Can’t Midwesterners Care About Immigration Too?

Monday’s New York Times carries an article on immigration hearings planned by the House that rests on a rather odd premise–that the only people who care about immigration reside in states along the Mexican border:

When House leaders announced their plan to hold 21 immigration hearings in 13 states during the August recess, they said it demonstrated a commitment to battling illegal immigration and securing the border.

But some Democratic and Republican lawmakers said the schedule of the hearings had only heightened their concerns that the Republican leadership was using immigration as a weapon in the battle over fiercely contested House and Senate seats around the country.

Several immigration hearings are being held far from the border with Mexico, in districts where Republican lawmakers are engaged in competitive races for the House, including Evansville, Ind.; Concord, N.H.; and Glens Falls, N.Y. Hearings are also being held in Dubuque, Iowa, where Republicans are fighting to hold on to the seat being vacated by Representative Jim Nussle, and in Hamilton, Mont., where Senator Conrad Burns faces a tough challenge.

Jeff Lungren, a spokesman for the House Judiciary Committee, which set hearings in four battleground districts, said more than 60 members of the House had asked for immigration hearings in their hometowns.

Lawmakers and political analysts say the hearings may help vulnerable Republicans by rallying conservatives, who view Democrats as being weak on border security, and by drawing attention away from other issues like the war in Iraq and President Bush’s diminished approval ratings.

Admittedly, there is an element of political grandstanding whenever Congress holds hearings–maybe even doubly so when those hearings aren’t on the Hill. But, nonetheless, the idea that immigration, illegal or otherwise, isn’t an issue away from the border is patently absurd, as the increasing numbers of Mexican and other Hispanic immigrants in the Midwest and Southeast–including such seemingly unlikely magnets for Mexican immigration as Memphis, Tennessee and Durham, North Carolina–would indicate.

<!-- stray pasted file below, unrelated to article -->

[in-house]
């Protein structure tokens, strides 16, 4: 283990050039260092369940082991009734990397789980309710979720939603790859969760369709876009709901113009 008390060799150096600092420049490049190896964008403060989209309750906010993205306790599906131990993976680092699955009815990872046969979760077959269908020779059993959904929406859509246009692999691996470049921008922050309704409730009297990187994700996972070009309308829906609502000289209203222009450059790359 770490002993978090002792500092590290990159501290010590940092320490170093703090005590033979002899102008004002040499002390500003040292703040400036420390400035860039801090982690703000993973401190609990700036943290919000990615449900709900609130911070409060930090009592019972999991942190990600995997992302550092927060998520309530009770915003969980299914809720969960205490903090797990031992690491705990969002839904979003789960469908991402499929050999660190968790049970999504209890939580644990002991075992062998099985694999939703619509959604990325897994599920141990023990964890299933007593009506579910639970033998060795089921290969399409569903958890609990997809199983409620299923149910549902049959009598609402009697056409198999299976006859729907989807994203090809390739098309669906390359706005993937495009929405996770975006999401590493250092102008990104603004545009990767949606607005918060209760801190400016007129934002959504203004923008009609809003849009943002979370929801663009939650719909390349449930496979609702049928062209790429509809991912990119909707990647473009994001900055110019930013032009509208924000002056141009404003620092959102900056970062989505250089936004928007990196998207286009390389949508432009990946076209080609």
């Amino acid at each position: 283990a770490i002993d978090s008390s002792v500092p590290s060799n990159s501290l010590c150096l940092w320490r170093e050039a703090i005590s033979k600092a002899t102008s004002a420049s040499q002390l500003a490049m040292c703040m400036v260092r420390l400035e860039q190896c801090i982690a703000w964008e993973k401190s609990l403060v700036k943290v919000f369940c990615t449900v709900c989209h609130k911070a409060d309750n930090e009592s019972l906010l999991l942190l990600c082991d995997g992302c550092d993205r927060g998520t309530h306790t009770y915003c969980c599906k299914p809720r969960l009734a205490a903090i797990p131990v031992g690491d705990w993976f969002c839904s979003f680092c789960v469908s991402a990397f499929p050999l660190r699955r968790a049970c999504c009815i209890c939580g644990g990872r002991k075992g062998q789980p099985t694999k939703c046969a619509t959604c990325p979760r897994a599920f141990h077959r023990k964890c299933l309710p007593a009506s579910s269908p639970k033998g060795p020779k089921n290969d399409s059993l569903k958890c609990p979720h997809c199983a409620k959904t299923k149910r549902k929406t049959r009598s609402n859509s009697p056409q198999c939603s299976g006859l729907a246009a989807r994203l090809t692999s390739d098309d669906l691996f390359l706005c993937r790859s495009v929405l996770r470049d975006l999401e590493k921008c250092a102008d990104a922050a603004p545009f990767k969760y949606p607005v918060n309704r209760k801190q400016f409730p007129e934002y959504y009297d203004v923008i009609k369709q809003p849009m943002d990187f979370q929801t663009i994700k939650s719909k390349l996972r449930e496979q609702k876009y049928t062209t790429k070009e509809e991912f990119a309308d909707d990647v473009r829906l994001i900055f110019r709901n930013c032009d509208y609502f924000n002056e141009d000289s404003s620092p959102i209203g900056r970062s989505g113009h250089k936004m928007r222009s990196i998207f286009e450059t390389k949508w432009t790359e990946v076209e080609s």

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Chris Lawrence
About Chris Lawrence
Chris teaches political science at Middle Georgia State University in Macon, Georgia. He has a Ph.D. in political science (with concentrations in American politics and political methodology) from the University of Mississippi. He began writing for OTB in June 2006. Follow him on Twitter @lordsutch.


  1. Jody says:

    It’s just the chicken-hawk meme transplanted to a different argument and equally as specious.

  2. gawaine says:

    You’re absolutely right. I grew up in Indiana – as a teenager, I did farm work, because you could do it without a work permit even at 13. We were the people doing jobs American (adults) wouldn’t do. By a few years later, though, we were replaced by illegal immigrants and mechanization.

    Meanwhile, the main industry in the area, RVs, were largely built by illegal immigrants working in the factories. They would be fired every few months when the INS served papers, and hired across the street, then replaced by different illegals.

    Aside from the fact that federal benefits and homeland security are national problems, and therefore even people who somehow never see an illegal immigrant should at least think about the problem and solutions, the economic impacts definitely hit just about everywhere.